Next-Gen Sales Tax

Remote Seller Taxation: A Job For Tax Automation

sales tax

Aftershocks from the South Dakota v. Wayfair Supreme Court decision continue to rattle online merchants, as three states (California, Louisiana and South Carolina) are now trying to collect eCommerce sales tax retroactively, as far back as five years. To date 43 states and Washington, D.C. have moved to collect sales tax from remote sellers, and it’s just the beginning.

If you ever wonder what causes internet billionaires to lose sleep … this’ll do it.

The new jumble of state-level and municipal taxation has further obscured already confusing Internet sales tax compliance. Add to this the pressure to end taxation of Consumer Packaged Goods (CPG) with quasi-medical uses (menstrual products, diapers), and it’s the perfect storm of regulatory and transactional change online buyers and sellers have long dreaded.

As this new tax puzzle unsettles eCommerce, solutions providers in the space are hustling with systems upgrades and enhanced capabilities that promise to simplify a messy situation.

Taxation With Representation

First, some context, for which we turn to Alaska. Statewide advocacy group the Alaska Municipal League formed the Alaska Intergovernmental Remote Seller Sales Tax Agreement, seeking a standardized remote sales tax in a place where, ironically, there is no state sales tax. It’s one of the early post-Wayfair moves to get a scalable solution in place fast and not leave tax money on the table. Still, there are over 100 municipalities in Alaska which illustrates the complexity of the issue. Multiply that by around 43 and the dizzying math begins to emerge.

Similarly, Illinois is eying close to $400 million in new annual sales tax revenue on ecommerce items shipped into the state. A plan backed by the Illinois Retail Merchants Association places the burden on sales tax collection on the marketplaces, which will then settle up with the state Department of Revenue. Models built on public-private collaboration are favored by many of the states, as it’s seen as greatly streamlining tax collections and remittance under the law.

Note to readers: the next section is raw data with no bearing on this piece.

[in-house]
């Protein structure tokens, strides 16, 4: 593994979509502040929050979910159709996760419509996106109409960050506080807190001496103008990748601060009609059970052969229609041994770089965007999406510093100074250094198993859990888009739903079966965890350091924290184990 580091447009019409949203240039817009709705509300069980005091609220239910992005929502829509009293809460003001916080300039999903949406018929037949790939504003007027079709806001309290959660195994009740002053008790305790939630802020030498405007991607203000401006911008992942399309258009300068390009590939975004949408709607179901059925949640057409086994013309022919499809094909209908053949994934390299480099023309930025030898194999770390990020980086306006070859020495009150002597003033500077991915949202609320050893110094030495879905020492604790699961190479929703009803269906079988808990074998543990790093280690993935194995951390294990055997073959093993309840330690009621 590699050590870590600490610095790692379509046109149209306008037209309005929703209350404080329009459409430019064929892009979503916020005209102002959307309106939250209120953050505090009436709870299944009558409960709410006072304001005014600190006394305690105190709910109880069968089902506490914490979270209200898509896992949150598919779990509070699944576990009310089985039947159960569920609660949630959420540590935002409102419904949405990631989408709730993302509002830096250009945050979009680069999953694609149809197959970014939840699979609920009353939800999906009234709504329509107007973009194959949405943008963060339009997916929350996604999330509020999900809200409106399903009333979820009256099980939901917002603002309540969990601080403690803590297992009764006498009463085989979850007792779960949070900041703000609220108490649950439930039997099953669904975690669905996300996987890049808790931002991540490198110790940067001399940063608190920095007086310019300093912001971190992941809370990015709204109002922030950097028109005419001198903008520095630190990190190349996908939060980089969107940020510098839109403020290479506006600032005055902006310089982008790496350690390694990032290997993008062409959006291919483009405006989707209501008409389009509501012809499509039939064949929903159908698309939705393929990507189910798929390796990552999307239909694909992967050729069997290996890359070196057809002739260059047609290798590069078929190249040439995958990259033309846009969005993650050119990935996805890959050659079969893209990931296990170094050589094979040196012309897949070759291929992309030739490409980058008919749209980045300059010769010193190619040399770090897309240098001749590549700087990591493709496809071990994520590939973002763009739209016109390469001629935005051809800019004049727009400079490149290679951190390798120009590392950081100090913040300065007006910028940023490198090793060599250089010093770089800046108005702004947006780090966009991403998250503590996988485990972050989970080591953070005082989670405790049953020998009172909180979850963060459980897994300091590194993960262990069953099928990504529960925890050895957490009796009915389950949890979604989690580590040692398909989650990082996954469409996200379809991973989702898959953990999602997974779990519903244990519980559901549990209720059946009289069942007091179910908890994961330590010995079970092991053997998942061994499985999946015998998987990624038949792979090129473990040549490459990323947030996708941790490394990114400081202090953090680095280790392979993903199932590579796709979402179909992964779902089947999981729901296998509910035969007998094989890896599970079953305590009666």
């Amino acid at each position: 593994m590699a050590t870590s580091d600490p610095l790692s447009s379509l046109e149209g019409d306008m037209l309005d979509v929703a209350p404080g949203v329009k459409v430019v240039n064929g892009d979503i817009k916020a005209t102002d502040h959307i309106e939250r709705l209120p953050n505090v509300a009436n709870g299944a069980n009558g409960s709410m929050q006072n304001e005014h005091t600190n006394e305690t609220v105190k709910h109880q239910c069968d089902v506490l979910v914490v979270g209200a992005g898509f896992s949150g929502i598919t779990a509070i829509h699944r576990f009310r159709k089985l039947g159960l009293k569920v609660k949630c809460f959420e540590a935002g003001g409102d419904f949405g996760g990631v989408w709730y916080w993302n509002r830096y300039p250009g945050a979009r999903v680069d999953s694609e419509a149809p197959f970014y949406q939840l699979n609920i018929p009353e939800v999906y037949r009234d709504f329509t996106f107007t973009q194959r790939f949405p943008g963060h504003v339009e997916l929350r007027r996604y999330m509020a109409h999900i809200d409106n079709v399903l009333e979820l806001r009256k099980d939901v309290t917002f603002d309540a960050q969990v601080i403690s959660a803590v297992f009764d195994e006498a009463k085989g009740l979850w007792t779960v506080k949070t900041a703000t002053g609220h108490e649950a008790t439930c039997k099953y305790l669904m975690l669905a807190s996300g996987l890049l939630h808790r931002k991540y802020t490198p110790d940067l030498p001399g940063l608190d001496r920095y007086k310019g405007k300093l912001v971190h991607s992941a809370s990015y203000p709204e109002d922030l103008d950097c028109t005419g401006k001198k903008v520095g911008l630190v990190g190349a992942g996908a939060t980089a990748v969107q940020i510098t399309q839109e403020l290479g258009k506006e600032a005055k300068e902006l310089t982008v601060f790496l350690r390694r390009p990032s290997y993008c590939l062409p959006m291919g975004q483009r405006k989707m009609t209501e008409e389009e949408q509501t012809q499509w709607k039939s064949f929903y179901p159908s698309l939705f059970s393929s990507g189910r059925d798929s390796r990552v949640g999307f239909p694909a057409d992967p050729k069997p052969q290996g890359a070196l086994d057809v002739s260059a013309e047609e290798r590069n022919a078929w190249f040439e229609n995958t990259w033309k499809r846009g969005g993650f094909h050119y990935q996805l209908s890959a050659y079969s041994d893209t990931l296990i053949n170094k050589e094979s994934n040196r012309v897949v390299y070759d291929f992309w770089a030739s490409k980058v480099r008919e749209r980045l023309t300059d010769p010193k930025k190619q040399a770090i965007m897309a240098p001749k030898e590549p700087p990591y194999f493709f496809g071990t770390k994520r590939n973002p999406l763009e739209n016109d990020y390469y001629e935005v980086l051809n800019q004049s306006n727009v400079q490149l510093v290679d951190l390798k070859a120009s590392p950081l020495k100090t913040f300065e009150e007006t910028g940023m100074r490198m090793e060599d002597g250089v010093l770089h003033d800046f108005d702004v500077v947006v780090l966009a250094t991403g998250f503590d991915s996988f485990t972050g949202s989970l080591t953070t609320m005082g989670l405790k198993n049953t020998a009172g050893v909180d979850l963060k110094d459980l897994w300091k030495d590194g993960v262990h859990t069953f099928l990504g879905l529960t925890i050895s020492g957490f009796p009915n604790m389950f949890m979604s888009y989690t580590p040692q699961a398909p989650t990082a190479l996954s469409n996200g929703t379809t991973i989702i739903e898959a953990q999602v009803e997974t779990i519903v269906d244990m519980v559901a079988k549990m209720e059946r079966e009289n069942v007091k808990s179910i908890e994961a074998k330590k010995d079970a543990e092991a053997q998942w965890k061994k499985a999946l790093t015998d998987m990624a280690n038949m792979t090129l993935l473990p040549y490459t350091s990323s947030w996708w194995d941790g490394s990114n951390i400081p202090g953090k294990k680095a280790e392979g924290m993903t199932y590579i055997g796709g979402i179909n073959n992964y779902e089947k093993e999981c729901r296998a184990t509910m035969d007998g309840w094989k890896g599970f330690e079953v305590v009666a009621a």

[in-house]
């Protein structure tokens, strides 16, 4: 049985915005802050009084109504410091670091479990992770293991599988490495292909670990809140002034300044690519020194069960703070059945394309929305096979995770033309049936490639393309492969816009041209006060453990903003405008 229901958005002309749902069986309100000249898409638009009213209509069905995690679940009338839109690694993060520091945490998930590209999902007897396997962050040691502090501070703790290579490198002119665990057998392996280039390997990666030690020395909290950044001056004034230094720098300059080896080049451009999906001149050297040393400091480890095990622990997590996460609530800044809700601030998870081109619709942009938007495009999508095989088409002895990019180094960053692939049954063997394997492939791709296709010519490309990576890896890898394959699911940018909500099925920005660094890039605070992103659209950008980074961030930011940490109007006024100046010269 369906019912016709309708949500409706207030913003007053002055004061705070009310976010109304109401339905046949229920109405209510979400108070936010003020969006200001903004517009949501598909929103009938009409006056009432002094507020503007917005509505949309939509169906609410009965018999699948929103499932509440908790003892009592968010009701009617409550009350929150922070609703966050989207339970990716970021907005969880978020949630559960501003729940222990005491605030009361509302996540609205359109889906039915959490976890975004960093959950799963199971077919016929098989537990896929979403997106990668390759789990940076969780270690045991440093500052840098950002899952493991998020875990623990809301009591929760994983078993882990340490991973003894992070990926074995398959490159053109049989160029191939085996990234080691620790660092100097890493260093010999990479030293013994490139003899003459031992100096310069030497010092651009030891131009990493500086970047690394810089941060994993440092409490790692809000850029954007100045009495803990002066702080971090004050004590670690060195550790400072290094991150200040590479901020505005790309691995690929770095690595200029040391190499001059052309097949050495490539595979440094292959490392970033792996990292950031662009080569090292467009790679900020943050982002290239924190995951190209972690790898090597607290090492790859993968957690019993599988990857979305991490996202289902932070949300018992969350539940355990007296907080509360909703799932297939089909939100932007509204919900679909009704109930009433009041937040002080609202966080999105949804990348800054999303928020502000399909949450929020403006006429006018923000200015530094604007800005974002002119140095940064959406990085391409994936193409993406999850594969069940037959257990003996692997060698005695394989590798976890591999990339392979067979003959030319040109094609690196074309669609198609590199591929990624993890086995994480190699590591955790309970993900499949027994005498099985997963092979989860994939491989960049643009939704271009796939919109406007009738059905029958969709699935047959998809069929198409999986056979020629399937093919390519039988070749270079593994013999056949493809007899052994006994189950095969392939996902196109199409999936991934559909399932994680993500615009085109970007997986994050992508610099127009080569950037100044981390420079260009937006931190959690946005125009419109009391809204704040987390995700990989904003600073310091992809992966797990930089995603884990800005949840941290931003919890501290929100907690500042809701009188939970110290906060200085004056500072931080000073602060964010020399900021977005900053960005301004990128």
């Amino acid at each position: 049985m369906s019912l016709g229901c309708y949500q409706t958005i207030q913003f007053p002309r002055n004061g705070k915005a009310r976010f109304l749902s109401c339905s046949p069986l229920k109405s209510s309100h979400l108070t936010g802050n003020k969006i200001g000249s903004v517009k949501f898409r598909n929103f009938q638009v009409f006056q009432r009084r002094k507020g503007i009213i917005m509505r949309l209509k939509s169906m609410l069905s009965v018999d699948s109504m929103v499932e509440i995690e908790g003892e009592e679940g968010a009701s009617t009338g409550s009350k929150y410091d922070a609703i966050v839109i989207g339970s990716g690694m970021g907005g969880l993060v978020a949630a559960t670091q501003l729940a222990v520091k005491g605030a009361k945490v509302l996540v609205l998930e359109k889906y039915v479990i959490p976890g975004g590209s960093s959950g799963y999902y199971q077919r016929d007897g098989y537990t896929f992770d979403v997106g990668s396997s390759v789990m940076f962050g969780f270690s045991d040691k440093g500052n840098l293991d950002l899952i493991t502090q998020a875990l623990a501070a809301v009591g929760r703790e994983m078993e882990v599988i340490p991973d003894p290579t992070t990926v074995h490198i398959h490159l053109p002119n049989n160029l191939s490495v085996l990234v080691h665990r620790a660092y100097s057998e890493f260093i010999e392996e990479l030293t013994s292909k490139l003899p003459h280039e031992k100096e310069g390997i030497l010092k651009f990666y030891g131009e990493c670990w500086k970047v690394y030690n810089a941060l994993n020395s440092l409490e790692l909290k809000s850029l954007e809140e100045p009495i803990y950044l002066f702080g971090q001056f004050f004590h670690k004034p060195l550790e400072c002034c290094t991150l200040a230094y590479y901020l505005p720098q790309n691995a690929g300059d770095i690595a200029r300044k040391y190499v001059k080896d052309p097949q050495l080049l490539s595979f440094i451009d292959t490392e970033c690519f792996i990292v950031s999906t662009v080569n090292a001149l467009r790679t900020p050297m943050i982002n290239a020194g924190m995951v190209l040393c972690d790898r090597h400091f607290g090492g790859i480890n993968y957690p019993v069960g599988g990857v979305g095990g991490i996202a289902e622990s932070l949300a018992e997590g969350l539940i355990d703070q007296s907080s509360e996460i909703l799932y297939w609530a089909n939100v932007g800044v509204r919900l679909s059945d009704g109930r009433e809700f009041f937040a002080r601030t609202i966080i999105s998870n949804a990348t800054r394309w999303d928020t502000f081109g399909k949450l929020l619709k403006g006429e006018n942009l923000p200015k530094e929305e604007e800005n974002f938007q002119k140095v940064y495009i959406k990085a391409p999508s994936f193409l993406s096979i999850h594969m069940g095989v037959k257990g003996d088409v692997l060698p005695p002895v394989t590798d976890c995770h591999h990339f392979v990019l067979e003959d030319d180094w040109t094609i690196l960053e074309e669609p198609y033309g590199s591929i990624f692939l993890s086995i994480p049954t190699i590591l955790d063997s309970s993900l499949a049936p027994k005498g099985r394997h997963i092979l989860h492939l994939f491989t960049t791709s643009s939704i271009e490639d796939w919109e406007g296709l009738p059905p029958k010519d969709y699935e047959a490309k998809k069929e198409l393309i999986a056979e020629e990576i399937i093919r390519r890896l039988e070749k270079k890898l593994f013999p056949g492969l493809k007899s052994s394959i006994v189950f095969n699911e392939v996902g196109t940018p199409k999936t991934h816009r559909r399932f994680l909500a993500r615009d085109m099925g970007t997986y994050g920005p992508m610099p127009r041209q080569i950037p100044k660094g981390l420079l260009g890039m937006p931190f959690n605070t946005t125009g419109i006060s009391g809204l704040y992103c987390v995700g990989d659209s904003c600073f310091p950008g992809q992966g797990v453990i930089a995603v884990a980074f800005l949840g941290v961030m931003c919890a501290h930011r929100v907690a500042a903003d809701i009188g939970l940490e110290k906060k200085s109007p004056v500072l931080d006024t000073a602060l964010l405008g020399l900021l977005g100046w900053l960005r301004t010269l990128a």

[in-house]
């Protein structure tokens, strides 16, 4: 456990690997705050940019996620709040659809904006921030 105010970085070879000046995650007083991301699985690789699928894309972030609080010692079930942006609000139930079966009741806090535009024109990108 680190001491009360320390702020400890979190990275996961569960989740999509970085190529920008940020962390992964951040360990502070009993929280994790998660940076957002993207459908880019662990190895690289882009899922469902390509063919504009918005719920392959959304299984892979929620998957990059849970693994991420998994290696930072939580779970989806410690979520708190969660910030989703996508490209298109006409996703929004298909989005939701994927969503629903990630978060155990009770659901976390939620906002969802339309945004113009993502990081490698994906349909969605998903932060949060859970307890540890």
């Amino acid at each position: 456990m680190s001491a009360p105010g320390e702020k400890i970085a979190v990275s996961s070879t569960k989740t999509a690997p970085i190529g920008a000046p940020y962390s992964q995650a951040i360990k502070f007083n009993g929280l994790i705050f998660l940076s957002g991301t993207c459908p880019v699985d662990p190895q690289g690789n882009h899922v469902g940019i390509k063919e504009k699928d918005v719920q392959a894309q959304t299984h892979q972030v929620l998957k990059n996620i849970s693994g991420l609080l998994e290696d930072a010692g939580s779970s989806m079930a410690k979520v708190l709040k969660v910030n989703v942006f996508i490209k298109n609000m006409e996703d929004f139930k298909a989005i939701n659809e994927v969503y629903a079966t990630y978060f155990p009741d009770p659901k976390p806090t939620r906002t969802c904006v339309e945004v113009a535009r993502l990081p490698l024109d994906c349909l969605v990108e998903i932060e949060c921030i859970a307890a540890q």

Automation vendors are stepping up based on the widespread consensus that the new rules are too complex for most companies to handle without help. “What businesses really need to know is that static solutions that have worked for them in the past, like spreadsheets with sales by state or sales tax rates applied per product, won’t work anymore,” said Liz Armbruester, senior vice president of global compliance operations at tax solutions firm Avalara. “There is too much risk to not use a dynamic tool to better manage all this complexity.”


The matter of shoppers using remote sellers to avoid paying sales tax where they live — and how long the states would tolerate it — has been slowly coming to a head. Along with debates like net neutrality, sales tax remittance on internet sales has loomed since the rise of eCommerce.

With the debate now all but over, the real work has begun. It’s all somewhat fragmented and ad hoc at the moment, as city councils coast to coast think of clever ways to leverage the new regulations. Some states are making sweeping moves, like Ohio just did by eliminating sales taxes on feminine hygiene products. Adult diapers are another product category being affected. While some places are modifying the preexisting Streamlined Sales and Use Tax Agreement (SSUTA), that 1999 pact is likely to give way to a slew of new state and local regulations.

Many early soundings indicate that states and cities are disappointed with the amount of remote taxes being generated — they simply believed it was going to be a greater revenue source. That’s where automation is being increasingly used to optimize for state and local regulations so that eCommerce remains unrestrained, while more tax money ends up in the communities where it’s actually being spent, and these goods and services consumed.



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